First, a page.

Part of being pious involves seeing that brilliant happiness that Iamblichus discusses in Book X of De Mysteriis. For those who do not have a copy, here is the Clarke et al. translation, Book X.1:
You enquire, then, whether there is not some other road to happiness [aside from theurgy/devotional activity] which we are ignoring; yet what other reasonable mode of ascent to it can there be apart from the gods? For if the essence and accomplishment of all good is encompassed by the gods and their primal power and authority, it is only with us and those who are similarly possessed by the greatest kinds and have genuinely gained union with them that the beginning and the end of all good is seriously practiced. It is there, hen, that there occurs the vision of truth and intellectual understanding, and with knowledge of the gods follows a turning towards ourselves and knowledge of ourselves.
In the next paragraph, Iamblichus will begin by saying something about people looking towards the Gods not needing human approval. With a careful reading, though, informed by other texts I have read by a lot of people, he is not implying that people put their Godphone on speaker and tune out everything else in the world. Goodness is anchored in the Gods and that the stable happy place comes from them. Like a properly conductive wire, when connected to the Gods properly, we can provide current in all that we do.
At its most basic, this can mean something like affirming that reducing barriers to others’ ability to learn about how to pray to the Gods is a good thing that one should prioritize. It can also mean something more complicated, like deciding to spend three hours writing a blog post with the goal of dressing grapeshot injuries because helping those in pain when one has the skill to do so is more important than writing a cute hieropoeic story about alien nymphs and college students.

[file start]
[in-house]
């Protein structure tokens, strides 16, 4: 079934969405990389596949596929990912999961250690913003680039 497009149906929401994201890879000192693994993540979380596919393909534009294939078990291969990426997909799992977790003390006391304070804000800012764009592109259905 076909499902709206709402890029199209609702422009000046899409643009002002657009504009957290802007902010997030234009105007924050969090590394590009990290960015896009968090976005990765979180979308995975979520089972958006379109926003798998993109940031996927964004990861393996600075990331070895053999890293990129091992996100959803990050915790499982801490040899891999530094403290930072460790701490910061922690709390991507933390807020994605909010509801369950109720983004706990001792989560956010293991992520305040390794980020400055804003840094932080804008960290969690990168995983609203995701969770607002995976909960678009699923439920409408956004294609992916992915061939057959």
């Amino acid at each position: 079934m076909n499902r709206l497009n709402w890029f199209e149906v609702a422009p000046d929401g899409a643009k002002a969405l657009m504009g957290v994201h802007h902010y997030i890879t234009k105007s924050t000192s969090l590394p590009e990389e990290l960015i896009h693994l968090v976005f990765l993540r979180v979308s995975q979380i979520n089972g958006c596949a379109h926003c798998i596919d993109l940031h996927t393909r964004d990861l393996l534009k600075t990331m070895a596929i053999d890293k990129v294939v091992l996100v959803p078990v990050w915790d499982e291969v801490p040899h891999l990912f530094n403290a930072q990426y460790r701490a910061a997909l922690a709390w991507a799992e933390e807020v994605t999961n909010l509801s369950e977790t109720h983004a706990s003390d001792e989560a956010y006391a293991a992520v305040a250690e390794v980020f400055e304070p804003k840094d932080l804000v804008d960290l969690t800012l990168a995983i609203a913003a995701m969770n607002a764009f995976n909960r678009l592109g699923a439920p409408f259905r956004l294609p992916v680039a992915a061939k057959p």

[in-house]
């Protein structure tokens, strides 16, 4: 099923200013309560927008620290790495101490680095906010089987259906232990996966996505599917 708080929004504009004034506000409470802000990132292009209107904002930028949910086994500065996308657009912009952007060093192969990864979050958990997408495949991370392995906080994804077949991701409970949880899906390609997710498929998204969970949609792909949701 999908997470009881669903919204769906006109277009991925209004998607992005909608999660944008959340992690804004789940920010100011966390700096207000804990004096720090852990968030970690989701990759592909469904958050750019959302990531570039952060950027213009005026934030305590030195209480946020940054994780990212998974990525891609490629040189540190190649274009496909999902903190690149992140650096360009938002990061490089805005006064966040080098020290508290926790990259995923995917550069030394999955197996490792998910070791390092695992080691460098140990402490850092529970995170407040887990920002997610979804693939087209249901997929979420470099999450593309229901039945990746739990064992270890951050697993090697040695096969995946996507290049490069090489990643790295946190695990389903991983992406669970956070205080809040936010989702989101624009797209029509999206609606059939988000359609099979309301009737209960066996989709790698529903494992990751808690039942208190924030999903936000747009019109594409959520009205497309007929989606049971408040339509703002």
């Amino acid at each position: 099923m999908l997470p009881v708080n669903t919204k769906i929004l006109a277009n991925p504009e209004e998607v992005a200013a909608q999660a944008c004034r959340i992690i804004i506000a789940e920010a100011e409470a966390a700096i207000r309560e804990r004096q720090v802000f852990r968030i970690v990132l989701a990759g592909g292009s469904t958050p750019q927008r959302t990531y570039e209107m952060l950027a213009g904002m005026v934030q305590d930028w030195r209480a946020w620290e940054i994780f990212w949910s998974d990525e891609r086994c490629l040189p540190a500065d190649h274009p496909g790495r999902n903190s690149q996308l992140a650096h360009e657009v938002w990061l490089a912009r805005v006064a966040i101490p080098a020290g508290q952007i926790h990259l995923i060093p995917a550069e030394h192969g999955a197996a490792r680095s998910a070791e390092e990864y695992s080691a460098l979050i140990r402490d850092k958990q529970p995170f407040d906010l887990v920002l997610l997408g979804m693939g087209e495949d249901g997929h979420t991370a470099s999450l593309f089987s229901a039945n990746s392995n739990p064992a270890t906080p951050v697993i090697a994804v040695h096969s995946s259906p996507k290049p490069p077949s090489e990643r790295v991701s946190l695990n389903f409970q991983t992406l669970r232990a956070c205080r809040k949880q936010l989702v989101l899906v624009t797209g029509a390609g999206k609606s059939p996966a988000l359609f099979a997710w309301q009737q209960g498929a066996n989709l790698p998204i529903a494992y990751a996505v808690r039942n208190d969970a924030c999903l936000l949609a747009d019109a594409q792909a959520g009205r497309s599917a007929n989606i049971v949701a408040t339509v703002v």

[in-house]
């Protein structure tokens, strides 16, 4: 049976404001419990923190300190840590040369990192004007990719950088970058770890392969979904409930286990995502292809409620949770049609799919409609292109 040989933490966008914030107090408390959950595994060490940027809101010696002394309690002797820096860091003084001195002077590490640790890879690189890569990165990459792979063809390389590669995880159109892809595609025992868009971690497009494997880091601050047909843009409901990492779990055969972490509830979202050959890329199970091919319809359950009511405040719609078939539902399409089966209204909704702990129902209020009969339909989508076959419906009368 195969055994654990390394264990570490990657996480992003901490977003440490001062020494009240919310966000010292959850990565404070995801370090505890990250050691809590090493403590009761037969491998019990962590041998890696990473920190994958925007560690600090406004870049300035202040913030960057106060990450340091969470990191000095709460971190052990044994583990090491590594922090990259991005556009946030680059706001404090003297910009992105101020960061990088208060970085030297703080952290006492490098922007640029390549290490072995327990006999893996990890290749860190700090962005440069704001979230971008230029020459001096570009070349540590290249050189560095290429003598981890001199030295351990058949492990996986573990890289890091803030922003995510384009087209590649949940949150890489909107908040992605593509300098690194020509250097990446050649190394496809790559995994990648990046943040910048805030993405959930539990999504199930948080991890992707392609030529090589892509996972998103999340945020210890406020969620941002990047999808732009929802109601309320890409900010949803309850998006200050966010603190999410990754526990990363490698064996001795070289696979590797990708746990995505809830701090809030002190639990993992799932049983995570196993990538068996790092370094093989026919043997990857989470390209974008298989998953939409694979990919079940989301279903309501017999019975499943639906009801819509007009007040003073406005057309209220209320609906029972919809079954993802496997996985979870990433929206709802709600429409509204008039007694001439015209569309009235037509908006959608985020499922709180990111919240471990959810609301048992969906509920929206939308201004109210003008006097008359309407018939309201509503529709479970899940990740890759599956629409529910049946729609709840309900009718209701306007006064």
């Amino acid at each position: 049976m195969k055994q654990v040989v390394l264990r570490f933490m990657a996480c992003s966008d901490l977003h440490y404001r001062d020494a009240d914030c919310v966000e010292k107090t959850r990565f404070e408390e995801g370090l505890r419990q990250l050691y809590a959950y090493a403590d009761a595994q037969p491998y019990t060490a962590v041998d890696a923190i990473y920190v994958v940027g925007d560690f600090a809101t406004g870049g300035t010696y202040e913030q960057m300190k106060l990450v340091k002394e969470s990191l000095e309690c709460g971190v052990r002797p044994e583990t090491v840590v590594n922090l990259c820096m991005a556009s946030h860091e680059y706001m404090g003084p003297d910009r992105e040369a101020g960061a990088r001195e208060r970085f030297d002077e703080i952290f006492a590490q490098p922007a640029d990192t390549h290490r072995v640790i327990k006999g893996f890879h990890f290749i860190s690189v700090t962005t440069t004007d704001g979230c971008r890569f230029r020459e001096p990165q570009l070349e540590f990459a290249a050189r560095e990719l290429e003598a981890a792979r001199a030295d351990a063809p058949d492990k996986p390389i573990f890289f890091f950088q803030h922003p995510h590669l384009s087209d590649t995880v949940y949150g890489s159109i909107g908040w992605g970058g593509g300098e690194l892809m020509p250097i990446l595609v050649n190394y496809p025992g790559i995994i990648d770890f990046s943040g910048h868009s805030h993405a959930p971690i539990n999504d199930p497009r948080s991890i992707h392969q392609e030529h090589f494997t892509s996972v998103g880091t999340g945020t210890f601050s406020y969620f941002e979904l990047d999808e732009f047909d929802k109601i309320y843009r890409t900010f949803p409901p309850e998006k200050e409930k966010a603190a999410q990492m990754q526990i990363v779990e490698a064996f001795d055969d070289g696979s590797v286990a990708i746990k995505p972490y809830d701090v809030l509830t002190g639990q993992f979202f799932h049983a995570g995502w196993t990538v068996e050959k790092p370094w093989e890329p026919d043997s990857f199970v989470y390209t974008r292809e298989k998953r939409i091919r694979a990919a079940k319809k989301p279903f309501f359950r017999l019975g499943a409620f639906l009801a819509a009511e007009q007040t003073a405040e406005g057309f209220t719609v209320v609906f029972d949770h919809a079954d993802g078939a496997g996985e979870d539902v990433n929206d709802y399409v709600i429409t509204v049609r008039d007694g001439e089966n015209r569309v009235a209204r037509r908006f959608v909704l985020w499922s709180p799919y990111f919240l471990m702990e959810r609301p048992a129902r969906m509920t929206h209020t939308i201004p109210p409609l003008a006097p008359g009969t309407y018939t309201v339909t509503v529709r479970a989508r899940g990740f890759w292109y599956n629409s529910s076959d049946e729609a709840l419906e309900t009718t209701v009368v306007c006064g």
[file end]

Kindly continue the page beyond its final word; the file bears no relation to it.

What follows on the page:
This other part of piety, and a extremely important part, is in sincerely beginning one’s actions from the Gods and examining how those actions need to be shaped to meet the current circumstances. Piety has both a personal and a community context, and if one is a leader, one’s actions matter beyond one’s own shrine and one’s own personal relationship with a God or Gods — for good or ill. It is easy for anyone to be caught up in the heat of the moment or to follow Bad Decision Dino down the road to regrets.